A basic grammar rule is to use an instead of a before a vowel sound. Given that historic is not pronounced with a silent h, I use “a historic”. Is this correct? What about heroic? Should be “It was a ...
Why have a letter in a word when it’s silent in pronunciation, like the b in debt? Can anyone please clarify my uncertainty here?
So I saw a post on a funny pictures site... "In the word "Scent", is the S or the C silent?" And I thought I could ask about it here. In particular, how does the pronunciation of "scent" differ ...
According to Google at least, the word "cupboard" originated in late Middle English as denoting a board that held cups. Since then, the word has evolved to mean a kind of cabinet. My question is, ...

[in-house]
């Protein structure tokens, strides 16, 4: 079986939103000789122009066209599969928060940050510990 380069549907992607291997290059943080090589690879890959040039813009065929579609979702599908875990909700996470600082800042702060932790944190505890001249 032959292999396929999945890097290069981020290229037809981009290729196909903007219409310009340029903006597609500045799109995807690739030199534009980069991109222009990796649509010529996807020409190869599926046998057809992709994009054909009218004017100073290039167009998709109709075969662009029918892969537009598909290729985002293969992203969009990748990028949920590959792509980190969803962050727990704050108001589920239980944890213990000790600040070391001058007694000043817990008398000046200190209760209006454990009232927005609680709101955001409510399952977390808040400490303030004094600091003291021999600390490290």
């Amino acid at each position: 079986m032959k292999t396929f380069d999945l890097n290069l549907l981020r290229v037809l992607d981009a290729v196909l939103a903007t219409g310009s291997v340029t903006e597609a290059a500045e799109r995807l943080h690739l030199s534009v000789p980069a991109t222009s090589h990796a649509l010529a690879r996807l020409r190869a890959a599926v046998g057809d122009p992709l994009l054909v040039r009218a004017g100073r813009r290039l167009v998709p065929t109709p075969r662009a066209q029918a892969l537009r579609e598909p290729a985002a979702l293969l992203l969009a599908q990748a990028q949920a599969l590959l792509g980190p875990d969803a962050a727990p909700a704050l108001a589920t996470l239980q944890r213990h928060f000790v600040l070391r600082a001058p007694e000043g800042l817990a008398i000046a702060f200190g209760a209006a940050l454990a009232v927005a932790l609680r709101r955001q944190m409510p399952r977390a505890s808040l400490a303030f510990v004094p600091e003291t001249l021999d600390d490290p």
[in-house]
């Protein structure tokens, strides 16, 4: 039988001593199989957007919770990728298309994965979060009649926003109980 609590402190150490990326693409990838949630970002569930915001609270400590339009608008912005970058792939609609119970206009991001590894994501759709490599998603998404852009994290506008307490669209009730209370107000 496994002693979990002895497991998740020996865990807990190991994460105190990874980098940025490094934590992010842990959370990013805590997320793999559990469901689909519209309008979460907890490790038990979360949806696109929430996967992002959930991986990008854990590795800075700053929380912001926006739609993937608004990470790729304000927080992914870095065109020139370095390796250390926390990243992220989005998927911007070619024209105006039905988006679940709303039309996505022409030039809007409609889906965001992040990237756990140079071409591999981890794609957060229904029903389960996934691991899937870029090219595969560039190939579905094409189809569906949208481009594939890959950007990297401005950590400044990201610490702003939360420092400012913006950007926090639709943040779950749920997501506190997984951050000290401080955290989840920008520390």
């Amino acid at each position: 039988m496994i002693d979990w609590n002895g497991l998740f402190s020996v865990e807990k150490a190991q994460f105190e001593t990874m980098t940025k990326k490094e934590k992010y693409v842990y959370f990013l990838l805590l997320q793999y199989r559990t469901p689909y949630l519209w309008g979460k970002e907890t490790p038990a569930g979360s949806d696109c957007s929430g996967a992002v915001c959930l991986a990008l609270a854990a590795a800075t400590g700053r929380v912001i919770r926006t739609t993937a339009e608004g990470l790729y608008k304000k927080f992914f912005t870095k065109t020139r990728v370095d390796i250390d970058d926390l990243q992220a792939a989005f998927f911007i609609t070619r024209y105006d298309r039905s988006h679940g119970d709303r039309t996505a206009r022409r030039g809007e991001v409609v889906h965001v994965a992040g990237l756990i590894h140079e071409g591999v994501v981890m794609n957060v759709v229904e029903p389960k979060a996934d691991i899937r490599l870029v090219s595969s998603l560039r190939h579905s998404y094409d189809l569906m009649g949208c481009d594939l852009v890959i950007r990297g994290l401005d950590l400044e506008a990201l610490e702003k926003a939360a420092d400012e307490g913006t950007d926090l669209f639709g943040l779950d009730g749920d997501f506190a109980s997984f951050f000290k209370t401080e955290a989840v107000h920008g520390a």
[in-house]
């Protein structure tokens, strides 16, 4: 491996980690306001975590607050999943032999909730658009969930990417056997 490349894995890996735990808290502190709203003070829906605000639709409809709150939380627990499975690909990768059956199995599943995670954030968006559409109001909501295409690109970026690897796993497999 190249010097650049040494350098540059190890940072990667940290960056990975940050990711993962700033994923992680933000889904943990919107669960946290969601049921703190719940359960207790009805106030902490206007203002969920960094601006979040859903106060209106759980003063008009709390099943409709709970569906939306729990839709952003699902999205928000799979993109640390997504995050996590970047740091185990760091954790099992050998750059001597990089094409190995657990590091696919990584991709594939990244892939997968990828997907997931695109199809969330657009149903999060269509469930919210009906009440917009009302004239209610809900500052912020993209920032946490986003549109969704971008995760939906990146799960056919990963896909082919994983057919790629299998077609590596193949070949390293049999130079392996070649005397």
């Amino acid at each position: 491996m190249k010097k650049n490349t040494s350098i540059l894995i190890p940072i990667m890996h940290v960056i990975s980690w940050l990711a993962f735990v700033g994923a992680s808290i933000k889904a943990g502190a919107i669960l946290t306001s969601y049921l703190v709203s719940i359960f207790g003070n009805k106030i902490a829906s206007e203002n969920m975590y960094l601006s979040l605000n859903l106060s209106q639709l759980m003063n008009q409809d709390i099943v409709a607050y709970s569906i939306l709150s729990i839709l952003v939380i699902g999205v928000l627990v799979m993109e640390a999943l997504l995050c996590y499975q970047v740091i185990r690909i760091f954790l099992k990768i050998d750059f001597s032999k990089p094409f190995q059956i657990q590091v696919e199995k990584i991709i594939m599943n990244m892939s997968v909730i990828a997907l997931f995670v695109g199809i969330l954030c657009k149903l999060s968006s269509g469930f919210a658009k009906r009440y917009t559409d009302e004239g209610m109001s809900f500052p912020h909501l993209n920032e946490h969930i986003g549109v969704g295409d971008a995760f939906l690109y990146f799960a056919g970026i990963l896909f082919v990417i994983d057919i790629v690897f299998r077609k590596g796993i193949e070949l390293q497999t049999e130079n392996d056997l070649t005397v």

With the help of dictionaries, I’ve assembled a list of letters that can be silent in English: For most letters, I found more than one example, what are the other examples of a silent z ...
In RP English, the 'w' in "sword" is silent. Wiktionary suggests /sɔːd/ and /soʊrd/. Why? Are there other words like this? The 'w' is pronounced in words like "swollen", "swoop", "sworn" and "swore". ...
What exactly does the grave accent mean in English? An example from Shakespeare’s Sonnet 30: The sad account of fore-bemoanèd moan
How I remember being told over and over how to spell tongue! I didn't understand it then; I don't understand it now. What evolution might put a silent "ue" at the end of a word?
Listening to the recent film production of Macbeth with Patrick Stewart, I noticed that Duncan says: Give me your hand. Conduct me to mine host. Obviously, it's in the text (Act 1, Scene 6). ...